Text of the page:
From shooting and producing news reports for Channel 4 news and other outlets, Sean came to directing documentaries through Channel 4's Short Stories strand with The Bridge in 1997. Since then he has been working continually on a variety of projects for both UK and American broadcasters. Sean has travelled extensively around the world both as a filmmaker and also in his previous incarnation as a Himalayan mountaineer and mountain guide, which has made him very familiar with the high mountains of Tibet, Nepal, India and Pakistan, as well as the wilds of Patagonia in South America. He currently lives in not-so-wild South London with his partner and five-year-old daughter.


Jeremy Jeffs

Jeremy Jeffs, Director Sheba and Arthur

Jeremy Jeffs is a documentary filmmaker with a passion for travel and history programmes. Working on Myths and Heroes proved to be one of the most interesting and satisfying projects he has worked on. With the rest of the crew, he got to travel to some of most fascinating places in the world. Highlights include the ancient mud brick towers of the Yemeni city of Shibbam the Manhattan of the desert; and the hilltop monastery of Debra Damo, high on the border between Ethiopia and Eritrea, a spot so remote that the only way in is by climbing a 30-meter rock face aided solely by a cowhide rope. The biggest challenge of the series was to make sure that beauty of the British landscape (in King Arthur) could match up to the more exotic vistas in the rest of the series.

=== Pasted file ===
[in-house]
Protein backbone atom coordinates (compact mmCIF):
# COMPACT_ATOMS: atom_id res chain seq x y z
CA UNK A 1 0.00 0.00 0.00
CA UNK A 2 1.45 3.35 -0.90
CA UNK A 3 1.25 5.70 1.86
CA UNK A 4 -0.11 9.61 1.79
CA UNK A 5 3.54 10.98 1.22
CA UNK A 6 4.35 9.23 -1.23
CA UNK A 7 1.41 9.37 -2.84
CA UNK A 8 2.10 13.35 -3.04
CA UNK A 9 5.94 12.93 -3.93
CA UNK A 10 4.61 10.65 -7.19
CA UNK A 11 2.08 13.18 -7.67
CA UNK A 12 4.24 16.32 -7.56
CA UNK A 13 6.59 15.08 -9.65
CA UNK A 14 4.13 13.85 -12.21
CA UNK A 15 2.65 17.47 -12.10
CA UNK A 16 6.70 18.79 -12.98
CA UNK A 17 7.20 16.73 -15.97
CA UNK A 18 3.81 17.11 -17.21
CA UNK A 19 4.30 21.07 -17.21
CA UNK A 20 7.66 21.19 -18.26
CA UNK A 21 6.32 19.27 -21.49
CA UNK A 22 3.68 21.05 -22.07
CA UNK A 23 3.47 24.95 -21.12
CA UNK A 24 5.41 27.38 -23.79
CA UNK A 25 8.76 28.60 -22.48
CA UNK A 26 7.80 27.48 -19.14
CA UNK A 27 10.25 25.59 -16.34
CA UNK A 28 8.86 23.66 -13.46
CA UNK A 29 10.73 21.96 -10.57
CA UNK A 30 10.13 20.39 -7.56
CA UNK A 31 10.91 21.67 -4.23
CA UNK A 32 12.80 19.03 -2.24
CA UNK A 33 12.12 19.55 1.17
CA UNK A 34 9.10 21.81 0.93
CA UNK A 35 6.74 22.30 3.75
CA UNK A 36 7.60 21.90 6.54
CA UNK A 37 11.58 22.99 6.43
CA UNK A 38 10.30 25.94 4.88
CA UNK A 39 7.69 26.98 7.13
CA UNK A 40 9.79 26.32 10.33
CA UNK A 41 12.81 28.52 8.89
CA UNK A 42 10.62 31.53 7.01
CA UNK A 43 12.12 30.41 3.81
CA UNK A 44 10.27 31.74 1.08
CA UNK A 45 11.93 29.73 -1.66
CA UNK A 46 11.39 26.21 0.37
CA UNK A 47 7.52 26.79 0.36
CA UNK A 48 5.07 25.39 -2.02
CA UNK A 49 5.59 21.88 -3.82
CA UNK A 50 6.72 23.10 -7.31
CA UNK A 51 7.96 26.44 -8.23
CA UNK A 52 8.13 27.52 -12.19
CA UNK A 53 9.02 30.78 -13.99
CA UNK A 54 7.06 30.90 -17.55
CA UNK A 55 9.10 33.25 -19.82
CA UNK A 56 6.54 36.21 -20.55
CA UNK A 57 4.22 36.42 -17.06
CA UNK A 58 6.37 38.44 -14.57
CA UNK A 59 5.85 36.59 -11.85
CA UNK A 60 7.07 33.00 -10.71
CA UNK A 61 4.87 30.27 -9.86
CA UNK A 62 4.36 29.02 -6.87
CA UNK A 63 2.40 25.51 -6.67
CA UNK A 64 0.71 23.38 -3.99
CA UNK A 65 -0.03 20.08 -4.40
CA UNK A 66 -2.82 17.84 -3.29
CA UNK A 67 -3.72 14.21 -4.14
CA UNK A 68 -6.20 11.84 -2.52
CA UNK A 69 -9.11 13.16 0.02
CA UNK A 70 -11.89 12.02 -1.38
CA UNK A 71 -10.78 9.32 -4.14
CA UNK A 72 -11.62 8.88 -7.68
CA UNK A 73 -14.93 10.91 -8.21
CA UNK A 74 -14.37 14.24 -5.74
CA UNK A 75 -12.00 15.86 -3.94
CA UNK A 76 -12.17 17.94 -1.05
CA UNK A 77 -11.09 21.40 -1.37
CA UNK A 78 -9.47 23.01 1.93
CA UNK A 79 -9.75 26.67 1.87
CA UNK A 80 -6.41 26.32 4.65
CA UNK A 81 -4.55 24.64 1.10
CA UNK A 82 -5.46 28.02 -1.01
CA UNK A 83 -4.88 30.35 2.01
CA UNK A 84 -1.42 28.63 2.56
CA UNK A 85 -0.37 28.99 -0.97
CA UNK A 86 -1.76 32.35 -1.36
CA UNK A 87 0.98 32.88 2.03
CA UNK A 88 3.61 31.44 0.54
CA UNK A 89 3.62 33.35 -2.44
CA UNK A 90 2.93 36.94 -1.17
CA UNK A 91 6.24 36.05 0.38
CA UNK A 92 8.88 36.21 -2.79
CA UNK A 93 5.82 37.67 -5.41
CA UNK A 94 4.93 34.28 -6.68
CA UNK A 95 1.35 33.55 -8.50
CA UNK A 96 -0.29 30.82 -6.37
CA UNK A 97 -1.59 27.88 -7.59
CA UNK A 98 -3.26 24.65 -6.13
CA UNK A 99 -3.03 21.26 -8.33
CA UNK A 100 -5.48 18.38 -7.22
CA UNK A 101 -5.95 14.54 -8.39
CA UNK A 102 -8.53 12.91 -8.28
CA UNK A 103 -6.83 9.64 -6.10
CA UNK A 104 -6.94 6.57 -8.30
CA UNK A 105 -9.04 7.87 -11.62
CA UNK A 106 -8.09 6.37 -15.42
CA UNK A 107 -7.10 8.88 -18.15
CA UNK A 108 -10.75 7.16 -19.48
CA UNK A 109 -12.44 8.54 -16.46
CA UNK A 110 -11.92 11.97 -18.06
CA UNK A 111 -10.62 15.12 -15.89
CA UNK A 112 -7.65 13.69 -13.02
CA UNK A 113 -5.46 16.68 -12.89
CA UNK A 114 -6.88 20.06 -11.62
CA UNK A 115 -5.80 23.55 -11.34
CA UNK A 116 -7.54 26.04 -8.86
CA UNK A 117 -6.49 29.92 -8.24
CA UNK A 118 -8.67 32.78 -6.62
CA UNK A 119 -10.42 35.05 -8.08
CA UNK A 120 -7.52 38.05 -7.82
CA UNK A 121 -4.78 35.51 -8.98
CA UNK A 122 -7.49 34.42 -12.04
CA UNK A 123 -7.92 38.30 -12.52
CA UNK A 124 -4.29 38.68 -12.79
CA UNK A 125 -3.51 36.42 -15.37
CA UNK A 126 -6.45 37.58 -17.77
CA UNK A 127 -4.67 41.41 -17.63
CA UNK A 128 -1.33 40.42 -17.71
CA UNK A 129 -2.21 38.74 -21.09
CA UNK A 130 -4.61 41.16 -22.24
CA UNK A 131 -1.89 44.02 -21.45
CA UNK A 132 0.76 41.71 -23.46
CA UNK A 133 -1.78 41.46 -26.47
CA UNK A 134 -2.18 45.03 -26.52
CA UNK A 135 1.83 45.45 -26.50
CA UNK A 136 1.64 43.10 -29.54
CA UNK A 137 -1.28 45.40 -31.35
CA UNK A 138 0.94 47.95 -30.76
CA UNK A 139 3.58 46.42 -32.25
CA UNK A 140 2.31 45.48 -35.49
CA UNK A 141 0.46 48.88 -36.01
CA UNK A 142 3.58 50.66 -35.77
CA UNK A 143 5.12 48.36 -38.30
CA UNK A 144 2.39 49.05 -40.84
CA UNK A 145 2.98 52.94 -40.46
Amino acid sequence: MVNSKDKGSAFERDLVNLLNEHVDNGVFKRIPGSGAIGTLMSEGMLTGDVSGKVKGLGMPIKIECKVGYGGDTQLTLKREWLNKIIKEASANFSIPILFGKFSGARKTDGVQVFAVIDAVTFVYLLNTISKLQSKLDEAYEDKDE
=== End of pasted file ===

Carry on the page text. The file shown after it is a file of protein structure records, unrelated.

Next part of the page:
Jeremy trained at the BBC where he was a member of the award-winning Correspondent Team and since then has travelled and shot all over the world. He started the year by filming a documentary about modern slavery in Amazonian Brazil (for UKs Channel 4 Television). Then he spent six months filming with notoriously secretive Opus Dei organisation, villains in the famous novel The Da Vinci Code. The exclusive filming took him from Rome and London, to Boston, Chicago and New York.

Jeremy is currently working with Michael Wood, Rebecca Dobbs and the rest of the team at Maya Vision on a new major series about the Indian subcontinent. He lives in South London, with his wife and two children where in his spare time he enjoys making pizza.


Howard Davidson

Howard Davidson, Composer

Howard Davidson is a prolific composer of music for film, television, radio and the theater and is in great demand for both drama and documentary scores with over 300 to his credit, including many orchestral scores performed by the BBC Concert Orchestra, and both the Royal Philharmonic and Philharmonia Orchestras. Recent theatre productions include Vita and Virginia by Eileen Atkins, After Mrs. Rochester and Madame Bovary for Shared Experience. Radio credits include Iris Murdoch's Under the Net, Nabakov's Laughter in the Dark and Terre Haute by Edmund White. For television, recent productions include Titanic-Birth of a Legend and Michael Wood's In Search of Shakespeare. He is currently visiting Professor of Composition for the Screen at the Royal College of Music, London.